Still photos are also above par, but the absence of a dedicated camera shutter button is a bit disappointing. Imagine this, to click a photo, first you have to touch a part of the display where you want the camera to focus. Once it focuses, you have to touch another part of the display to actually click. I got a blurry photo five out of ten times. Probably it is just me and my shaky hands but I don’t face the problem with the Motorola Milestone that has a dedicated camera button. Having said that, the photos that did not get ruined by my shaky hands turned out to be above par for a 5.0 MP camera.

Talking about its multimedia performance, the Galaxy S can even play videos in DivX format. Couple it with a bright 4-inch display and you have a high quality PMP on the move. I wonder why other Android phone makers don’t support DivX across their portfolio.

To cater to those who are looking at a more serious use for their smartphone, Samsung has pre-installed a complete MS Office suite in the form of Think Free Office. You can create new documents or edit existing ones. I’m not a big fan of creating lengthy documents on a phone without a physical keypad but it did come handy when I was on the move and had to quickly send across a document. In a nutshell, the Galaxy S comes across a well-rounded product – be it for social networking, multimedia, Internet browsing or just working.

That is not to say that the Galaxy S is perfect. Our unit failed to get a GPS lock even when we were out in the open under clear skies. It just would not get a lock. Some users have complained of this while others say they have never faced this problem. Another thing we noticed was apps downloaded from Android Market crashed more frequently on the Galaxy S as compared to the Milestone. Despite having a faster processor, the Galaxy S suffered from frequent UI lags. Probably it is the firmware at fault and Samsung would issue an update soon (our unit was running baseband version DDJF3). Plus our unit had a stuck pixel. Probably, it is just a case of getting hold of a bad unit than anything. (If you are a Galaxy S owner, do let us know if you face any of these problems.)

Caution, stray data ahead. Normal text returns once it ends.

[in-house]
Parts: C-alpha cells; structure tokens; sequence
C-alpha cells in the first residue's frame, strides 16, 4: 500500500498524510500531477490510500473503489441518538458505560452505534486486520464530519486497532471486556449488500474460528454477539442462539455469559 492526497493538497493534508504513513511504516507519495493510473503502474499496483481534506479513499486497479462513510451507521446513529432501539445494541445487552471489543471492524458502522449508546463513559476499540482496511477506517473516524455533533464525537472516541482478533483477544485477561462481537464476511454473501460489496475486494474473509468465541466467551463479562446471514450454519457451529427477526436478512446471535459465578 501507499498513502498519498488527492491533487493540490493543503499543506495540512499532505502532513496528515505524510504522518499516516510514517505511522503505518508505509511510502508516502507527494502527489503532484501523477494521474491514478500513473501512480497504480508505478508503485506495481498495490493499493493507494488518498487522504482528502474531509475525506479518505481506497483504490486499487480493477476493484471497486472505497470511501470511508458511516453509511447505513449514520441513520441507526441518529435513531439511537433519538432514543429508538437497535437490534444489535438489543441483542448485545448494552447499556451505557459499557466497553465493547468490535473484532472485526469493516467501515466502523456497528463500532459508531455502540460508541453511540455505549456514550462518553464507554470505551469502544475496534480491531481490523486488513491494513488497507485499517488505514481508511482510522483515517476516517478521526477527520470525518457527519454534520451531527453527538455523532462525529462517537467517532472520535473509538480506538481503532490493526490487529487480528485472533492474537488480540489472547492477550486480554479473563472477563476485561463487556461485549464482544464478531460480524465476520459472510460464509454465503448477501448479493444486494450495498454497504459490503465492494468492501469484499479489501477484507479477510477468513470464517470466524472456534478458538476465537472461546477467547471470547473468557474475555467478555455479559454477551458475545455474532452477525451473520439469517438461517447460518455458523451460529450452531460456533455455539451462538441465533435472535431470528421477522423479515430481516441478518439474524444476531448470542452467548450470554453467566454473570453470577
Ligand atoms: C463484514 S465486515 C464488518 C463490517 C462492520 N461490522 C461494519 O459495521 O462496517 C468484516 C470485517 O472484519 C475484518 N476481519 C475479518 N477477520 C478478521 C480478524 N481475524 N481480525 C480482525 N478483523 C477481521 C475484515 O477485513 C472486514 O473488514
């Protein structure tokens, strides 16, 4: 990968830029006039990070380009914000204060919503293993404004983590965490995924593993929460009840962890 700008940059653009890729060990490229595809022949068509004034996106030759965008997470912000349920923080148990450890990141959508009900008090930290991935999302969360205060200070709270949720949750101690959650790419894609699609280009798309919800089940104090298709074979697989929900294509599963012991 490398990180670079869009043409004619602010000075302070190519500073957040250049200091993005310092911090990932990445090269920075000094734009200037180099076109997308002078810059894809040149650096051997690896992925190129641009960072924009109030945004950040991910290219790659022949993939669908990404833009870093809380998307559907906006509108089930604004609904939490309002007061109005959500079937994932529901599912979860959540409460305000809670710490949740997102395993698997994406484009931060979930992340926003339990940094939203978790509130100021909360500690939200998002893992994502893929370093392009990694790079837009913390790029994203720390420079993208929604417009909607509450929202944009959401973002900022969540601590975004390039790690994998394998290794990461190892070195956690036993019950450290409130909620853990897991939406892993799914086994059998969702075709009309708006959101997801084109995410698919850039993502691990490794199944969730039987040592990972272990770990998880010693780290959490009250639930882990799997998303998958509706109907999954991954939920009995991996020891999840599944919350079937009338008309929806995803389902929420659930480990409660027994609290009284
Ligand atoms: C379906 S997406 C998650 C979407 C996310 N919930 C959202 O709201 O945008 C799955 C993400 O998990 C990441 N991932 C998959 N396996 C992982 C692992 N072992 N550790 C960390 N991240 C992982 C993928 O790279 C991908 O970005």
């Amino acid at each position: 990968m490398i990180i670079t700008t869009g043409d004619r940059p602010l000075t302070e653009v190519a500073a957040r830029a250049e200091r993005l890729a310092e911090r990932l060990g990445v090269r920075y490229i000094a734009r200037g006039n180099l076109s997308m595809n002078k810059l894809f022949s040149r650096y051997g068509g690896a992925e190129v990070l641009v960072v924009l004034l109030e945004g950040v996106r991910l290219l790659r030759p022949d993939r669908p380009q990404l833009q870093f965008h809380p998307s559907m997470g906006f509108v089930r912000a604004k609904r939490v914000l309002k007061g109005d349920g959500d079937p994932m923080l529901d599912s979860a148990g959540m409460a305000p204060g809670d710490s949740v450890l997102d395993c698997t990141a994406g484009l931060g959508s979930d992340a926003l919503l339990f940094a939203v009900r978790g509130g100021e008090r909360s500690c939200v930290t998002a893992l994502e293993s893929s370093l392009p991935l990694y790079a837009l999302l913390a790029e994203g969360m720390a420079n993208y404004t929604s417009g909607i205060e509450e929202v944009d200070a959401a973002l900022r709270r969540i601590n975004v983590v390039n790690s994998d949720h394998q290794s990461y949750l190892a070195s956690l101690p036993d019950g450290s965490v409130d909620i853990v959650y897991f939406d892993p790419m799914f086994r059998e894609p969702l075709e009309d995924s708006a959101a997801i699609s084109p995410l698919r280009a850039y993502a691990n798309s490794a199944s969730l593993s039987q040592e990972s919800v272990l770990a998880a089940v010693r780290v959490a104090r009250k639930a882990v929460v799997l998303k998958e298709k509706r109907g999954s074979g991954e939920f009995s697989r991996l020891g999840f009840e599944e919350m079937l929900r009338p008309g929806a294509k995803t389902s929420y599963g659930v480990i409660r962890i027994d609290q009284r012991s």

A single charge lasted us for about 22 hours with two hours of calls, one hour of Internet browsing, two Gmail accounts set to push, two Twitter accounts set to ping every hour, Wi-Fi turned on throughout and about a dozen of photographs. With similar usage, the Milestone lasted for about 18 hours.

To sum things up, the Galaxy S is an exceptional multimedia-centric Android phone. At about Rs 29,000, it is the best alternative that you can get for an iPhone. Other option could be the Motorola Milestone XT720 which has an 8.0 MP camera and can also record videos in 720p resolution, which should be available shortly for about Rs 30,000. Another option could be the HTC Desire, which is now expected to be launched in August.